Musings on Generation Study Abroad Risk & Education Abroad
Product Evangelist, Terra Dotta
Last month, approximately 700 supporters of international education gathered in Washington, DC, for the second IIE Summit on Generation Study Abroad (GSA). With over 740 Commitment Partners from the United States and abroad, there may be few unfamiliar with the effort, but just in case, visit IIE’s website to learn more about the program. Briefly stated, GSA “aims to double the number of American students who study abroad by the end of the decade, and diversify the study abroad population.” (IIE press release, October 1, 2015) At last month’s Summit, attendees were encouraged to think outside the box, to challenge assumptions, be creative and look to the future. There was much to take in and ruminate over; enough for plenty of lunchtime chats, or a monthly article. Here are some of my take-aways.
What Do We Mean By "Study Abroad"?
Study abroad was simpler when it referred to students in classrooms. Now programs offer service learning, volunteer, research and other non-credit bearing opportunities. So while “study abroad” is still the more common term, “education abroad” is being used with greater frequency in an attempt to recognize that international growth experiences can involve more than just studying. But what makes education abroad educational? Is it the program content or the desired program outcomes? And who decides?
Last March, IIE published a pilot study, The World is the New Classroom: Non-Credit Education Abroad to increase understanding of this education abroad segment. This is a conversation that must continue with a goal of reaching some consensus within the profession on definitions and data collection. The world has opened a broader range of opportunities to students; we must keep up.
Who Is Eligible To Study Abroad?
While Generation Study Abroad strives to dramatically increase the numbers of students availing themselves of international opportunities, we know that there still exist barriers to students’ participation. Some of these are barriers that students place upon themselves such as believing education abroad can’t be an option. Other barriers may be related to finances or family situations. Updated information disseminated by IIE at the Summit indicates that progress is being made at diversifying study abroad populations as well as increasing opportunities for students with high financial need.
But what about barriers being placed on students by their home institutions? Paul Watson, Executive Director of AIFS Study Abroad, in his remarks before the opening plenary, challenged attendees to consider two institutional policies that often hinder students: GPA and credit transfer. Are institutional GPA “cut-offs” appropriate to all international opportunities? Can there not be programs suitable for the student with a lower GPA wherein the student can flourish both personally and academically?
Credit transfer and curricular requirements still pose barriers to many students who might otherwise pursue education abroad. Great strides have been made in the STEM fields through curricular integration and course matching with overseas partners, a likely factor in the growth of STEM students to more than 20% of study abroad students. However, in other instances credit transfer may be used to unnecessarily limit students’ options and protect programs or departments. Interestingly, there was a dearth of Summit sessions related to innovation in curriculum design and credit transfer. One notable exception was a session on “Making Study Abroad Accessible to Education Majors,” focusing on international student teaching opportunities. But one wonders if the lack of international opportunities within education departments later hinders internationalization efforts at the secondary level.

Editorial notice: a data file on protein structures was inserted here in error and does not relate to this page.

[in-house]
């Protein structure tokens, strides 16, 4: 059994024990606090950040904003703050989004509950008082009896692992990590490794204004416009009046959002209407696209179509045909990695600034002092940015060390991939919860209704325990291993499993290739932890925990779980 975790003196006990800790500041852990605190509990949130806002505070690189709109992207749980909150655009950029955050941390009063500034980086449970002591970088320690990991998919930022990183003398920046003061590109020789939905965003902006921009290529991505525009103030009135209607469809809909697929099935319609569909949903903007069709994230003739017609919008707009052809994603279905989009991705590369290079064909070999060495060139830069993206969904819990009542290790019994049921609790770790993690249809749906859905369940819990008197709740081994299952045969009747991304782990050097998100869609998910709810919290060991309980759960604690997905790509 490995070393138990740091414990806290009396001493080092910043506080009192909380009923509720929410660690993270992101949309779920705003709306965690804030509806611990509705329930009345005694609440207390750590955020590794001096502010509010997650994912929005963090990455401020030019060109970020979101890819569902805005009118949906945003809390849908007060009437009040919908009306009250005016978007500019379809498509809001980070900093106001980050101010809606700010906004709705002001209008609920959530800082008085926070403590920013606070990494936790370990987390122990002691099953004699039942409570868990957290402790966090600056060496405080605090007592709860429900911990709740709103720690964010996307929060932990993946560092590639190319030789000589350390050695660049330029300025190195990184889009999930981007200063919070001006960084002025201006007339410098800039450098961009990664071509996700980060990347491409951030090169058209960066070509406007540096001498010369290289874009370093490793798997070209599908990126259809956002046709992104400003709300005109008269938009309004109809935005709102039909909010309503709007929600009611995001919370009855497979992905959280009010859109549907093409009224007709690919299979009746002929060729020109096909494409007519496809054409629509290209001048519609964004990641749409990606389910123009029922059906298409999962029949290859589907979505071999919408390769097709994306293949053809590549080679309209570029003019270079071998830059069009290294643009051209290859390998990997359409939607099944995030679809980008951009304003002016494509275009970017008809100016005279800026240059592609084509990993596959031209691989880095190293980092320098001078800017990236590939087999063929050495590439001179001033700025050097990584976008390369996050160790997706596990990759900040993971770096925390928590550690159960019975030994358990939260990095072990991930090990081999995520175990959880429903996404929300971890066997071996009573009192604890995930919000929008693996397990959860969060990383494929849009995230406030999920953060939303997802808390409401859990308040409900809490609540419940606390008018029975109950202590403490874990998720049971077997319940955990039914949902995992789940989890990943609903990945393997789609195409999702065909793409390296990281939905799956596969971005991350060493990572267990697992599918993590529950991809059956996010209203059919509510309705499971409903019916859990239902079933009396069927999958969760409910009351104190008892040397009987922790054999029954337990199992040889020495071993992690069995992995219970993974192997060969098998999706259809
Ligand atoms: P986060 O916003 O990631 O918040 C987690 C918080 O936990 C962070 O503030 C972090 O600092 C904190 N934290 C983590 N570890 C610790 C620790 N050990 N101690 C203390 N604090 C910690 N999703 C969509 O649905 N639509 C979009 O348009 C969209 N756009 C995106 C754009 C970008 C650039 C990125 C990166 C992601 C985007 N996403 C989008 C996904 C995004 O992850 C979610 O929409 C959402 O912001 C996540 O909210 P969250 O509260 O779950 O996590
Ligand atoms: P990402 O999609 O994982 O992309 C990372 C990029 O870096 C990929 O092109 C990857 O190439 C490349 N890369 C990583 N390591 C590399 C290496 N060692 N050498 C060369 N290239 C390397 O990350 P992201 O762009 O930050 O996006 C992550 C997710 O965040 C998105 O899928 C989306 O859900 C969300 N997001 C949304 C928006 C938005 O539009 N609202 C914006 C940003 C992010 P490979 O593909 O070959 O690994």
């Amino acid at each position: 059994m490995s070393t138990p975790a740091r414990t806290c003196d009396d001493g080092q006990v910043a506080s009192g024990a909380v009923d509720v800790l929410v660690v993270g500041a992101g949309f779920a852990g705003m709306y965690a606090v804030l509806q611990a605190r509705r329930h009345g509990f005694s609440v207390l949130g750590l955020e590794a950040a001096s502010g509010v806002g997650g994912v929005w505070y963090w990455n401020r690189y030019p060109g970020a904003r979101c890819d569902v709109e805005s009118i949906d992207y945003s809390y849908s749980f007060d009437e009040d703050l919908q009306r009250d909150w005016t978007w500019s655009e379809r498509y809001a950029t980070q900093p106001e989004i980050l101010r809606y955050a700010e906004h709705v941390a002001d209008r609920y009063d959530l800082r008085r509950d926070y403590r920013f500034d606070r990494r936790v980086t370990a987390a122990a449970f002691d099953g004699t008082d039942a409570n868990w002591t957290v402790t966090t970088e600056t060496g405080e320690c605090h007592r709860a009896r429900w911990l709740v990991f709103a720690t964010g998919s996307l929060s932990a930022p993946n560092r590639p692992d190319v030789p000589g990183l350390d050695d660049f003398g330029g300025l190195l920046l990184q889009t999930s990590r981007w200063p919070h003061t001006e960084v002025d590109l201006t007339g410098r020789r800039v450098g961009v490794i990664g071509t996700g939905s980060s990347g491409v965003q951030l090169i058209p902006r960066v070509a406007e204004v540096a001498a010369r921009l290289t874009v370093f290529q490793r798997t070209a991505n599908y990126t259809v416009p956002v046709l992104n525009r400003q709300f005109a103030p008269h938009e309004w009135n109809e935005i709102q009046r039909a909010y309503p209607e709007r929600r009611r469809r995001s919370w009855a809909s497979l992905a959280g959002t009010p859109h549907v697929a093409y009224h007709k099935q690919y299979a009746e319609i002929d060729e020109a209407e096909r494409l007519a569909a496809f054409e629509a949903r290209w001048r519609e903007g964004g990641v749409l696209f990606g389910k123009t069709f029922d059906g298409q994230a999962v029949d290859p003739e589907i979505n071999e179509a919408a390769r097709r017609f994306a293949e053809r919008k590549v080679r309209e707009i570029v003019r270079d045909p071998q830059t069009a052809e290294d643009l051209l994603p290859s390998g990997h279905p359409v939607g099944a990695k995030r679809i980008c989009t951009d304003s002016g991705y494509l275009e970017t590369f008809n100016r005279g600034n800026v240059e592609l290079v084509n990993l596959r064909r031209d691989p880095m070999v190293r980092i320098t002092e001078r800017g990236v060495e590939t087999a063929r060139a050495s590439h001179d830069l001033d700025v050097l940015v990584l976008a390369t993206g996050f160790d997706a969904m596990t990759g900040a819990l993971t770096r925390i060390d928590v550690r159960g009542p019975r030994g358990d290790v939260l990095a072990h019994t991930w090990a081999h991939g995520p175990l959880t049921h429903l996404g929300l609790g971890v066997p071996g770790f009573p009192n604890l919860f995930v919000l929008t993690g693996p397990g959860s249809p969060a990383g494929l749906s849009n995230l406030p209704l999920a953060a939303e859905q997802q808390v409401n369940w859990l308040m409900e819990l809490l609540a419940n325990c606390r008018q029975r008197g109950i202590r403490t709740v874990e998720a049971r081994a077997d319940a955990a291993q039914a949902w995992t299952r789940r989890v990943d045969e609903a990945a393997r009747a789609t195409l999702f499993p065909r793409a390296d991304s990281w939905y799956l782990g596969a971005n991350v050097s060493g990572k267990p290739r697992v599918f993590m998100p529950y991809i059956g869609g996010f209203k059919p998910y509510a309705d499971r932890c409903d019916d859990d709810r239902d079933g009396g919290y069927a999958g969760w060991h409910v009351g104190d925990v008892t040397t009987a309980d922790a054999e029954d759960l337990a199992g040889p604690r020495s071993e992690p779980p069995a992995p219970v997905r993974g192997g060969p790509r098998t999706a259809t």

One Summit session description began with “One of the single greatest predictors of whether a student will study abroad in college is prior international experience, according to a 2013 study published in the Journal of Teaching in International Business.” Yet the synergy between higher education international educators and those at the secondary level seems to ebb and flow over the years. Currently, we are fortunate in that there appears to be a renewed appreciation for the necessity of considering students’ interests in study abroad long before they reach the college campus.
Learning about education abroad opportunities during the secondary years helps to establish a mindset of possibility. All teachers, but especially language teachers and college counselors, can begin to help students see the benefit of language acquisition and/or study abroad by introducing elements of the beneficial outcomes both in relation to academic progress and career opportunities.
Thousands of high school students make overseas trips each year with their faculty. Can high schools and universities collaborate to make these programs more impactful and relevant to the students’ later education through co-leadership or advanced credit? How can we strengthen the connection between the prior international experience and the likelihood of studying abroad? Students will begin to make a connection between international experiences before and during college if their secondary and college faculties make concerted efforts at cooperation.